Last edited by [Knuckles]; 12-03-2008, 10:55 AM. Reason: Typo.

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                    • #11
                      CPU Usage

                      Has anyone tested CPU usage? Lower CPU usage = less wakeups = better battery life, right?

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                      • #12
                        Originally posted by [Knuckles] View Post
                        It would be interesting to see tests with many small files. I once used XFS for my root filesystem and performance was horrible to do things like unpack sources and remove directories with many files, my system would just freeze while XFS was thrashing away at the disk.

                        It's all nice and dandy with multi-gb files, when all those caches and delayed allocations do a great job, but I learned my lesson with XFS, and now use ext3 everywhere.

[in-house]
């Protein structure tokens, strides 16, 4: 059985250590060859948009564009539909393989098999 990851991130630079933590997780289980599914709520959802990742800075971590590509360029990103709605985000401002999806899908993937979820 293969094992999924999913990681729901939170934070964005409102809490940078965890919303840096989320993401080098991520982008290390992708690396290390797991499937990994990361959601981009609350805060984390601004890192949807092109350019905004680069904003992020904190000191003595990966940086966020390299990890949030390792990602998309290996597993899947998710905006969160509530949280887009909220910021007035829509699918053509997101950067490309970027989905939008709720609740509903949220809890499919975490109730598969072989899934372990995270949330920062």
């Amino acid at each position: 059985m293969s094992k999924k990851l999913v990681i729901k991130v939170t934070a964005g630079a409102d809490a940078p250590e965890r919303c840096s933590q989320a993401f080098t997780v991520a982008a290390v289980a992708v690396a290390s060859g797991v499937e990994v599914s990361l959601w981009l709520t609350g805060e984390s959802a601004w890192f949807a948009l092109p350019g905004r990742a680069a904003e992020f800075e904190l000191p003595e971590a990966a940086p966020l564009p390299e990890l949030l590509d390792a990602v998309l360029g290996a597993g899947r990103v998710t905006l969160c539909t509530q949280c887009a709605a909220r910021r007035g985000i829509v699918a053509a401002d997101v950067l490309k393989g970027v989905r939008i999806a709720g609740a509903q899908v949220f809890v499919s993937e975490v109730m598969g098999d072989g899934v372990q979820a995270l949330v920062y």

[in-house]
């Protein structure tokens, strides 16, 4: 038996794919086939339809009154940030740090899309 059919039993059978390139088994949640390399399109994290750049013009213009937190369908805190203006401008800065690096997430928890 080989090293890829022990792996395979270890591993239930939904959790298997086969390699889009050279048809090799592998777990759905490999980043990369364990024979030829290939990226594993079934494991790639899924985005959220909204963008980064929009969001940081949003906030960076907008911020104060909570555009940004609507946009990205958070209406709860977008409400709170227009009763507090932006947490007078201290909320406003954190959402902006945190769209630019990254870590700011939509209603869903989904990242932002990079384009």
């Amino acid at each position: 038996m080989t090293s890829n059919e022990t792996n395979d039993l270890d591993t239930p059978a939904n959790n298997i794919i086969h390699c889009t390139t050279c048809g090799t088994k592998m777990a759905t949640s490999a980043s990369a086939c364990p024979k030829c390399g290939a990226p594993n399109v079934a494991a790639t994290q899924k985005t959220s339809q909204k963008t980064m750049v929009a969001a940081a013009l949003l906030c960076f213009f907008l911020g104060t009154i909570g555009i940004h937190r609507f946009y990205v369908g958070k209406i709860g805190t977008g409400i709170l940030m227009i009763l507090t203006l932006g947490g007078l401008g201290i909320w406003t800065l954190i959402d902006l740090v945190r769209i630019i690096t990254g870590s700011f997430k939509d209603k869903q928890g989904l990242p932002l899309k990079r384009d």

I also agree that boot time and application load times are important, although I guess both may be hard to measure with the PTS.
                        XFS is easily tweaked to cure that.

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                        • #13
                          Hi,

                          Would we see any upgrade tool to migrate from ext3 to ext4, as like a kind of "partition magic" ?
                          I wouldn't have to refomat my drive only for migrating from ext3 to ext4.

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                          • #14
                            Thanks Michael. Those tests seems to be far more objective then previous. The title is correct in my opinion

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                            • #15
                              JFS

                              If this test is done again, could you include JFS also? JFS is a strong contender for best Linux filesystem at the moment.